The City of Parksville announced the departure of the then CAO Debbie Comis on Jan. 23 — NEWS File Photo

No specifics given for termination of Parksville CAO

Comis believes the decision was political

Former City of Parksville chief administrative officer Debbie Comis said although no specific reasons were given as to why she was let go from her position, she assumes it was a political decision based on council’s belief that she was somehow “responsible for the current status of the supportive housing project” at 222 Corfield.

The city announced Comis’s departure three weeks ago in a press release but did not give further context for her leaving.

Related: Parksville CAO Debbie Comis leaving post

“Parksville city council made a decision, which they are entitled to do, that I was not the person they wanted as CAO for the city,” Comis said. “As CAO and council’s only employee, it is not uncommon when a complete change of council takes place for the CAO to be terminated without cause so that a council has the opportunity to put in place a person who they believe is better-suited to carry out their vision for the city. I believe this is what happened in this case.”

Comis began her position as CAO with the City of Parksville on Jan. 1, 2016 after the then-council unanimously approved the appointment.

“I enjoyed my time working for the City of Parksville and its respective councils. I believe all employees of the city do exemplary work, are dedicated, committed and creative people whom the city is fortunate to have working on its behalf,” Comis said. “I wish council, its employees and the citizens of Parksville a prosperous and successful future as they work together to meet the challenges and opportunities of a growing city.”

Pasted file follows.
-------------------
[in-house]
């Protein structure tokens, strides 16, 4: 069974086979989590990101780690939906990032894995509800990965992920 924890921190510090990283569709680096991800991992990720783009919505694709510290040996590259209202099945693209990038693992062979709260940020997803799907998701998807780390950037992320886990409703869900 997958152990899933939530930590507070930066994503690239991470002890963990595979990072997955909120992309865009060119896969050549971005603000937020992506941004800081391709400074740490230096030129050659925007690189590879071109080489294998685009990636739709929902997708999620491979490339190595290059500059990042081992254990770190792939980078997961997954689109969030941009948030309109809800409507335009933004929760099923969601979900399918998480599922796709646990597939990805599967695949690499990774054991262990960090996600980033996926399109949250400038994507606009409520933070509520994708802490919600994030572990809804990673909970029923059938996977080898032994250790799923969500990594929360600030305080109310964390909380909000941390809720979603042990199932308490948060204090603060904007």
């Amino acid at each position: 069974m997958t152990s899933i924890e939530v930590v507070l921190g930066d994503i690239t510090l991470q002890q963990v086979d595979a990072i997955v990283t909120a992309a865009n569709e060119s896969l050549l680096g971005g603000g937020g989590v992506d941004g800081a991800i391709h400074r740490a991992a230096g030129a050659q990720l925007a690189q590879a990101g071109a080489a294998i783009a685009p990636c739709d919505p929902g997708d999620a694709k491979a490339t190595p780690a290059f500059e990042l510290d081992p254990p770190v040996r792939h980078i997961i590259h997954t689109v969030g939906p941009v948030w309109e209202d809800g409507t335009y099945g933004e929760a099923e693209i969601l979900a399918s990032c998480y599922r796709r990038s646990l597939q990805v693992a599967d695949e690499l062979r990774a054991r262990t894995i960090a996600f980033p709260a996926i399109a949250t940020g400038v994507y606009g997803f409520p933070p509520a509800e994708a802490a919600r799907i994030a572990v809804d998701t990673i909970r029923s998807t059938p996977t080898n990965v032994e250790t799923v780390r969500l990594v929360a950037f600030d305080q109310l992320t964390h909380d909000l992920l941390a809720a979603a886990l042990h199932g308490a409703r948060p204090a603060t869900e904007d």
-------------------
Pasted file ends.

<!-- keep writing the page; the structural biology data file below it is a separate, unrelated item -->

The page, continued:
Related: THURSDAY SPOTLIGHT: Experience counts for Comis

Parksville mayor Ed Mayne said council has agreed not to speak on the specifics of Comis’s departure.

He said what he and council look for in a new CAO is someone who will “move with us.”

“This council is moving at a very quick speed in a lot of areas and we want somebody that’s going to keep up with us,” Mayne said. “We want somebody that knows what all the rules are, what we can and cannot do. We need somebody that’s going to work very closely with council, that’s the important part.”

Council appointed the city’s director of administrative services, Keeva Kehler, as the city’s acting CAO at a special meeting on Jan. 21. Mayne said council has a 12-month agreement with Kehler to operate as CAO.

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